Recently I had the good fortune to tour Israel with a group of Presbyterians. Pastor Whit Malone of First Church, Hickory led a flock of 30 for eight days of sightseeing, Bible referencing and exploring from the Negev Desert to Mount Hermon.
In America we consider something built in 1920 as “old.” Over there the word takes on new meaning. Ancient sites are layered by as many as 24 cultures. Wars and earthquakes leave buildings to fall into decay only to be eventually leveled and rebuilt. For example, Jesus’ “layer” in Roman times is roughly one story below street level—relatively new in this ancient world.
In Israel I was amazed at the human tendency to reuse and repurpose over the millennia. Buildings and entire cities rise from compressed layers of their former selves. Most everywhere is evidence of former powers—Assyrians, Babylonians, Greeks, Romans and medieval Crusaders.
Crusaders were Christian zealots who marched off to the Holy Land too rid the territory of Muslims. Over five centuries, from 1095 to the 1500s, they did a major number on the population of the Holy Land, not to mention the landscape. Ancient buildings sprouted European towers, walls and rebuilt gates.
Consider the South Wall of the Second Temple in Jerusalem. A magnificent Herodian arch was cut in half by clunky Crusader wall. Someone obviously thought it would be a good idea to split that entrance for their 12th-century addition. Go figure.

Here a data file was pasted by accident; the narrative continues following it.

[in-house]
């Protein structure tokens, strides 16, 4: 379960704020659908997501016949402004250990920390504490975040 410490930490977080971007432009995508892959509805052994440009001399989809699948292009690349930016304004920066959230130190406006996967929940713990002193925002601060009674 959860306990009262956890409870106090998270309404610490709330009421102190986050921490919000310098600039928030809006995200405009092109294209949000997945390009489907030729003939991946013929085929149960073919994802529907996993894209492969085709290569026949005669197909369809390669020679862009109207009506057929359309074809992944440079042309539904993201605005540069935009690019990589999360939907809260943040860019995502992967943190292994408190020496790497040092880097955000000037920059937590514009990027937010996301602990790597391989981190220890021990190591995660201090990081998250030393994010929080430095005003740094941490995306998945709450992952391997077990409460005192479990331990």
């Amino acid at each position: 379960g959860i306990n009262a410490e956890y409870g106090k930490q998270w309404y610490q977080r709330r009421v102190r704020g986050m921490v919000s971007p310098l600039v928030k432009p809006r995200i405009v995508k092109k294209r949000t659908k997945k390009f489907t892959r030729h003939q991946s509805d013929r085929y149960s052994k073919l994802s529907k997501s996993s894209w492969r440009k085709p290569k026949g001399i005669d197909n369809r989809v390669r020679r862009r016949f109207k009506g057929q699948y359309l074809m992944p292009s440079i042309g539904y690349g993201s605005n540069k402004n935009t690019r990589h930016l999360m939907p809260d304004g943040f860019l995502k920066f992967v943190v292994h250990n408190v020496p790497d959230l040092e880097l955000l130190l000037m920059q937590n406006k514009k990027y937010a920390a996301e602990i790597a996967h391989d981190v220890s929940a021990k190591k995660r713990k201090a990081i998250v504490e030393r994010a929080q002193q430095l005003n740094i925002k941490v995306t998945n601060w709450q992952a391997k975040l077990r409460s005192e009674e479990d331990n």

Got a Holy Site? Build a church over it. Make it more acceptable to Westerners.
Such buildings do shield what’s beneath and they do draw attention to holy sites. But there’s something about stained glass, brass and carved marble that distracts me from the lowly cave where Jesus was born. The place has been refashioned into the image the church wants to project, not what was there in 6 BC.
To reach the actual “stable”—or grotto–visitors descend steps of a basilica built during the 6th century. The reputed place of birth is marked with a large silver star attached to a marble slab.
A bit like the 1970s, I thought. I know, that’s a weird observation to make during a fantastic tour of the Holy Land, but the Crusader’s remolding of the Holy Land has been repeated to this day. Consider the Muslims who recently built homes over ancient Jewish tombs in Jerusalem.
Speaking of poor taste, I’m still recovering from the Decade that Taste Forgot that gave us the AMC Gremlin, leisure suits and split-foyer houses decorated in avocado green.
Like the Crusaders’ disregard for authenticity, ‘70s aesthetics bulldozed the world as it was. Attach sheet metal to Victorian storefronts to make the building “new.” Hang paneling over plaster walls to “fix” the cracks. Lay Astroturf on the patio to suggest you live on a golf course.
Consider Downtown Hickory. How often I’ve heard long-timers lament urban renewal of the 1970s—the implosion of Hotel Hickory or the effort took to demolish a tough old bank building on Union Square.
Tear town and rebuilt is an age-old story and what we lose can never be fully recovered. I thought of this as we visited ancient Capernaum—the fishing village where Jesus preached and St. Peter lived. It was abandoned long before the Crusaders arrived to make their mark.
But never fear, the renovators eventually showed up. The foundations of Peter’s house can be seen today beneath an ultra-modern church on stilts. This architectural abomination arrived in 1990, when church officials decided a 2,000-year-old site would be best appreciated beneath a structure straight out of “The Jetsons.”
St. Peter’s house with a flying saucer over it? I rest my case.